Tina Turner dead at 83 : NPR
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Tina Turner, a soul and rock powerhouse known for her octave-defying voice and mesmerizing stage moves, has died aged 83.
His death was announced in a statement on his official Facebook page, but did not provide any details of the cause. In his 2018 memoir, Tina Turner: My Love Story, Turner detailed a litany of health issues she had faced since 2013, including a stroke, bowel cancer and kidney failure. Her second husband, Erwin Bach, donated a kidney to her in 2017, saving her life.
During a recording career that spanned six decades, Turner rose to prominence both as a solo artist and as a duo with her first husband, Ike Turner. With the latter, she was inducted into the Rock & Roll Hall of Fame and became a staple of the American pop and R&B charts in the 1960s and 1970s. The duo’s energetic soul and rock were influenced by the disparate vocal influences of Tina. She grew up listening to country music, but had many idols: 50s R&B singers LaVern Baker and Faye Adams; gospel great Mahalia Jackson and rock pioneer Sister Rosetta Tharpe; blues legend BB King; and soul greats Ray Charles and Sam Cooke. As a result, she had a malleable and versatile voice, and could unleash a searing rock rumble, or dive into her lower register and sing the smoky blues or velvety R&B numbers. One of Ike & Tina’s best-known songs, “River Deep, Mountain High,” was even an orchestral-gospel triumph produced by Phil Spector.
A nimble vocal performer, Turner also made other people’s iconic songs his own – adding a tone of nostalgia and desperation to The Beatles’ already pleading “Come Together,” and adding more of a country twang to The Beatles’ “Honky Tonk.” Rolling Stones. Women.” Her signature tune, a fiery transformation of Creedence Clearwater Revival’s laid-back “Proud Mary,” became a showcase for her sultry drawl and raucous rock ‘n’ roll scream. The latter song earned Turner her first Grammy. Award, for Best R&B Performance by a Duo or Group with Vocals, she would go on to win eight Grammys in total, including Best Female Rock Vocal Performance for three consecutive years in the 80s.
In addition to her vocal prowess, Turner had a commanding stage presence often referred to as “electrifying”. That description always seemed like an understatement: On the mic, Turner vibrated with energy, like a boiling pot about to boil over, and she possessed a natural athleticism that translated into a lithe yet powerful dance on stage. “Someone called Tina ‘the Mick Jagger wife'” rolling stone‘s Ben Fong-Torres wrote in 1971. “Actually, to be more precise, Mick should be called ‘the male Tina Turner.'” (This is not mere critical hyperbole: In the same rolling stone feature, Turner herself hinted that Jagger had studied her moves pretty closely when she and Ike toured with the Rolling Stones in 1969.) Naturally, when the pair teamed up for a searing cover of “State of Shock” by the Jacksons at Live Aid in 1985, the combination was incendiary.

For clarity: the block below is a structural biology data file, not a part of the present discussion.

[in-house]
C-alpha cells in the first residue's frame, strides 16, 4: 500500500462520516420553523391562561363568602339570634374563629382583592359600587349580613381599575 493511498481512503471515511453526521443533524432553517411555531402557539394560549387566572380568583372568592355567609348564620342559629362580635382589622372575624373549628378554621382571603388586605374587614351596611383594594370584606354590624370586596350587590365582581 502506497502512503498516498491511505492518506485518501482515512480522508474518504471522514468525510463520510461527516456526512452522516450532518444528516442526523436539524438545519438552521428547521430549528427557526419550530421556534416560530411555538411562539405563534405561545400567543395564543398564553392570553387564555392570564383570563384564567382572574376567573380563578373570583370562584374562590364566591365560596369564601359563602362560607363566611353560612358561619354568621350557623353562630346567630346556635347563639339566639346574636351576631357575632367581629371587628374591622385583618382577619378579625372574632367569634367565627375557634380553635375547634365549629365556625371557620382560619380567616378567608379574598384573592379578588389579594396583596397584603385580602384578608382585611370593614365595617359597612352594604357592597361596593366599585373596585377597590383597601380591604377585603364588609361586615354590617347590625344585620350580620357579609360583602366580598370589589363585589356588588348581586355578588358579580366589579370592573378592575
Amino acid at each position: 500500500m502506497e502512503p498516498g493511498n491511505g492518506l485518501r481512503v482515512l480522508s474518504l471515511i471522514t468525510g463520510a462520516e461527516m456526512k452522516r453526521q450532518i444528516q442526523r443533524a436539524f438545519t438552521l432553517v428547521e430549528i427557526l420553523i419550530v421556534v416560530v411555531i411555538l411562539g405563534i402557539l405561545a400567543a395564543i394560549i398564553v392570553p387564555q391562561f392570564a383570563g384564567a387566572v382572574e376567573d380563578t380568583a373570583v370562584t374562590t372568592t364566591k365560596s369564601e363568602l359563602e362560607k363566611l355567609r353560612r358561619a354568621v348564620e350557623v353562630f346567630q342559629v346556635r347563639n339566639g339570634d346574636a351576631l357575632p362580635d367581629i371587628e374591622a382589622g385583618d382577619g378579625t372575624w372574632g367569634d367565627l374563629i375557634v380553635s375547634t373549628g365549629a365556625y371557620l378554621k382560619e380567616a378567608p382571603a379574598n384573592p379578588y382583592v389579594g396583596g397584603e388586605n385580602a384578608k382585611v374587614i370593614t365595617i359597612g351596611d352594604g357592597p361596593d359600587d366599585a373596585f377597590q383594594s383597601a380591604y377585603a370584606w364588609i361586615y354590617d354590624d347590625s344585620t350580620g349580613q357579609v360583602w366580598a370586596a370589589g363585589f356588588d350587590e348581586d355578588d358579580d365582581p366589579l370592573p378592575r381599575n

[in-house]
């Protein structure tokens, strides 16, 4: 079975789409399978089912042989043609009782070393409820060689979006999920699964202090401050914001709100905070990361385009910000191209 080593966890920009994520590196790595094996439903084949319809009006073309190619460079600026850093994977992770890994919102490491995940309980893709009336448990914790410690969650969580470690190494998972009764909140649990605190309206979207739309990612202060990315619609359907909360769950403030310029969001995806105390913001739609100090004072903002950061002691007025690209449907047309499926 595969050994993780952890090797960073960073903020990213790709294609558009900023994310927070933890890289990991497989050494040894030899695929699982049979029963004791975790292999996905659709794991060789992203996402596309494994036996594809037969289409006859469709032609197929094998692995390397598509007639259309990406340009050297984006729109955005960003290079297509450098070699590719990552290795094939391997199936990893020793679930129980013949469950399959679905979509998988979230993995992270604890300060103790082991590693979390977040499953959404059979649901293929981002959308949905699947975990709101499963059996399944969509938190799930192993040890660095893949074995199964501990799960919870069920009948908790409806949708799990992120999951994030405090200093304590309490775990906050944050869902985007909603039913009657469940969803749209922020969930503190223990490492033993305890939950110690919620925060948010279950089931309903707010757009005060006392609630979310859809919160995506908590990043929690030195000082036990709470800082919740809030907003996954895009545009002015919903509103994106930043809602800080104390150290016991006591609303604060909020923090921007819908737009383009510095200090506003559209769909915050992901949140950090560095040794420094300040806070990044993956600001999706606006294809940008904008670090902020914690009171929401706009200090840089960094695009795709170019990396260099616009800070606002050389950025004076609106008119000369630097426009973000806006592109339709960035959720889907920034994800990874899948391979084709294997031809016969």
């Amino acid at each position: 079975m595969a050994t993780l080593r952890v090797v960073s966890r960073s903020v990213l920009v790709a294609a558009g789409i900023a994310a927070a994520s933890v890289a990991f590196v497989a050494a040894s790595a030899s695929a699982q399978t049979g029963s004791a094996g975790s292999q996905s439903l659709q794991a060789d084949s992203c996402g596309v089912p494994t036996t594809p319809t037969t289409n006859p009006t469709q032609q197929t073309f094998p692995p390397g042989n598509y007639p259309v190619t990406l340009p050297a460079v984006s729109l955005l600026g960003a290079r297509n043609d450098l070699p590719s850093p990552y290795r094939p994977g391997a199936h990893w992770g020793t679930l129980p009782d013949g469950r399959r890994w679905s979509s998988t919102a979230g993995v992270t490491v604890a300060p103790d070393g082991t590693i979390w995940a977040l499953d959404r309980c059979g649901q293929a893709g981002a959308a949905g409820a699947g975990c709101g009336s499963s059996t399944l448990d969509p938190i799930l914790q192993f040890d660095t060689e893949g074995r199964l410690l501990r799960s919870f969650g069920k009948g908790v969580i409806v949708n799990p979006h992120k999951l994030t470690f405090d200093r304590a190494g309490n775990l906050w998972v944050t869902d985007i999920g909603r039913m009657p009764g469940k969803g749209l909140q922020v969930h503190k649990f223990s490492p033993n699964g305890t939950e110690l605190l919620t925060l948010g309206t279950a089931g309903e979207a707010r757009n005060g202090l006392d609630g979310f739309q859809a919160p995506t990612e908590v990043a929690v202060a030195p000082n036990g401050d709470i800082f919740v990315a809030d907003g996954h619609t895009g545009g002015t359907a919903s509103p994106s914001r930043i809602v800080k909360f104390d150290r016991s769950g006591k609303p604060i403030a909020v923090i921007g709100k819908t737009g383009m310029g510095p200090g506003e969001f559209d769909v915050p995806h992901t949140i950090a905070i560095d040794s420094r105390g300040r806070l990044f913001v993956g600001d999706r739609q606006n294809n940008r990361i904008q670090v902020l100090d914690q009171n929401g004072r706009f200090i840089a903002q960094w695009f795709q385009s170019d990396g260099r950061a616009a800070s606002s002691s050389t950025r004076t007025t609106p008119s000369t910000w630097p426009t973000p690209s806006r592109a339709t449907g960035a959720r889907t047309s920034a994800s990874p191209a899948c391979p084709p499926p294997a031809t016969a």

Born Anna Mae Bullock on November 26, 1939, Turner grew up in rural Nutbush, Tennessee, but also spent time in Knoxville, as her parents moved there for work. Growing up, she had a distant relationship with her father, who abandoned the family when she was 13, and her mother. But acting came naturally and became her solace. In Tina Turner: My Love Story, she describes music-filled shopping excursions – being 4 or 5 years old and being paid by saleswomen to sing radio hits she had memorized – and the exhilaration of leading her cousins, half-sister Evelyn and sister Alline in fake shows. She later honed her stage presence singing at picnics with a regionally renowned trombonist named Mr. Bootsy Whitelaw.
Turner moved to St. Louis at age 16 to live with Alline and her mother, and began going to the famous Manhattan Club in East St. Louis, where she first saw Ike Turner & The Kings of Rhythm. In 1957, she ended up joining the band after her impromptu performance of BB King’s “You Know I Love You” won over the bandleader. The troupe was eventually renamed the Ike and Tina Turner Revue, emphasizing their elevated role.
By all accounts, Ike was excessively cruel to Tina, both personally and professionally. “Looking back, I realize my relationship with Ike was doomed the day he realized I was going to be his meal ticket, his livelihood,” Turner wrote in my love story. She went on to describe how she was a last-minute backup to sing on “A Fool In Love” – which became the duo’s first hit, reaching No. 2 on the R&B charts in 1960 – and was impressive enough that a label head told Ike to make Tina the centerpiece of the band. “What went through Ike’s head when he heard that advice?” she continued. “He had to find a way to protect his interests, and that’s where the trouble started.”